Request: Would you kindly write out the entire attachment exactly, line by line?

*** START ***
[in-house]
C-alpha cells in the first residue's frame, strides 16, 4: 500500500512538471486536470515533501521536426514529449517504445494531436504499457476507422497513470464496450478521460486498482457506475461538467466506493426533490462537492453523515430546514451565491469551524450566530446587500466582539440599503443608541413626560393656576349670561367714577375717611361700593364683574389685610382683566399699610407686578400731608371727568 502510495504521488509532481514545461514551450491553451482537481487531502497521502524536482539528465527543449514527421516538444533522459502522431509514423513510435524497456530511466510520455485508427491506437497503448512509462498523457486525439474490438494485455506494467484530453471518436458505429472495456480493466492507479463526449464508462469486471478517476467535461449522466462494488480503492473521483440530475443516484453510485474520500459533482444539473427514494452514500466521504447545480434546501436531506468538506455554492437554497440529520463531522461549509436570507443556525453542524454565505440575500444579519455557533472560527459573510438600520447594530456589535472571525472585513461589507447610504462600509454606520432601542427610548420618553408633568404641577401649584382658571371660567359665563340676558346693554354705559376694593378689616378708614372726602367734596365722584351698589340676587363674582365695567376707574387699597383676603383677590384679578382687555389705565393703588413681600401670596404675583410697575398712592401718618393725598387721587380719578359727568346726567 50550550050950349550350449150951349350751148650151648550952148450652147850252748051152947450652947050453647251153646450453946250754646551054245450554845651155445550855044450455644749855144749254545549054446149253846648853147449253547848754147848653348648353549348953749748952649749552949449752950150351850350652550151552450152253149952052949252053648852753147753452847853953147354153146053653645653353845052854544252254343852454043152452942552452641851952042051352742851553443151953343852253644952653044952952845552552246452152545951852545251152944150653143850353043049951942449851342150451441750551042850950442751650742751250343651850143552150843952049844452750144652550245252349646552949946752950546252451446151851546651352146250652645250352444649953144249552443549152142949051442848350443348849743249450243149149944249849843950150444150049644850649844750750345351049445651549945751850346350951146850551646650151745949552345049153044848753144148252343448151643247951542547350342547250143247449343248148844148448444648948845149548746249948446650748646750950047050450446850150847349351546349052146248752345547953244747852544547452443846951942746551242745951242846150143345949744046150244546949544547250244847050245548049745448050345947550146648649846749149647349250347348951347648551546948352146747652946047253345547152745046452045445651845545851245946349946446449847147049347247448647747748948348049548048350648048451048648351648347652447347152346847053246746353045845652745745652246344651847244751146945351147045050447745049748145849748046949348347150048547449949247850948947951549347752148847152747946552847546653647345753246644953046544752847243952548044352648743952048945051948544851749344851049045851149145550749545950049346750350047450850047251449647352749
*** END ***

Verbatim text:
[in-house]
C-alpha cells in the first residue's frame, strides 16, 4: 500500500512538471486536470515533501521536426514529449517504445494531436504499457476507422497513470464496450478521460486498482457506475461538467466506493426533490462537492453523515430546514451565491469551524450566530446587500466582539440599503443608541413626560393656576349670561367714577375717611361700593364683574389685610382683566399699610407686578400731608371727568 502510495504521488509532481514545461514551450491553451482537481487531502497521502524536482539528465527543449514527421516538444533522459502522431509514423513510435524497456530511466510520455485508427491506437497503448512509462498523457486525439474490438494485455506494467484530453471518436458505429472495456480493466492507479463526449464508462469486471478517476467535461449522466462494488480503492473521483440530475443516484453510485474520500459533482444539473427514494452514500466521504447545480434546501436531506468538506455554492437554497440529520463531522461549509436570507443556525453542524454565505440575500444579519455557533472560527459573510438600520447594530456589535472571525472585513461589507447610504462600509454606520432601542427610548420618553408633568404641577401649584382658571371660567359665563340676558346693554354705559376694593378689616378708614372726602367734596365722584351698589340676587363674582365695567376707574387699597383676603383677590384679578382687555389705565393703588413681600401670596404675583410697575398712592401718618393725598387721587380719578359727568346726567 50550550050950349550350449150951349350751148650151648550952148450652147850252748051152947450652947050453647251153646450453946250754646551054245450554845651155445550855044450455644749855144749254545549054446149253846648853147449253547848754147848653348648353549348953749748952649749552949449752950150351850350652550151552450152253149952052949252053648852753147753452847853953147354153146053653645653353845052854544252254343852454043152452942552452641851952042051352742851553443151953343852253644952653044952952845552552246452152545951852545251152944150653143850353043049951942449851342150451441750551042850950442751650742751250343651850143552150843952049844452750144652550245252349646552949946752950546252451446151851546651352146250652645250352444649953144249552443549152142949051442848350443348849743249450243149149944249849843950150444150049644850649844750750345351049445651549945751850346350951146850551646650151745949552345049153044848753144148252343448151643247951542547350342547250143247449343248148844148448444648948845149548746249948446650748646750950047050450446850150847349351546349052146248752345547953244747852544547452443846951942746551242745951242846150143345949744046150244546949544547250244847050245548049745448050345947550146648649846749149647349250347348951347648551546948352146747652946047253345547152745046452045445651845545851245946349946446449847147049347247448647747748948348049548048350648048451048648351648347652447347152346847053246746353045845652745745652246344651847244751146945351147045050447745049748145849748046949348347150048547449949247850948947951549347752148847152747946552847546653647345753246644953046544752847243952548044352648743952048945051948544851749344851049045851149145550749545950049346750350047450850047251449647352749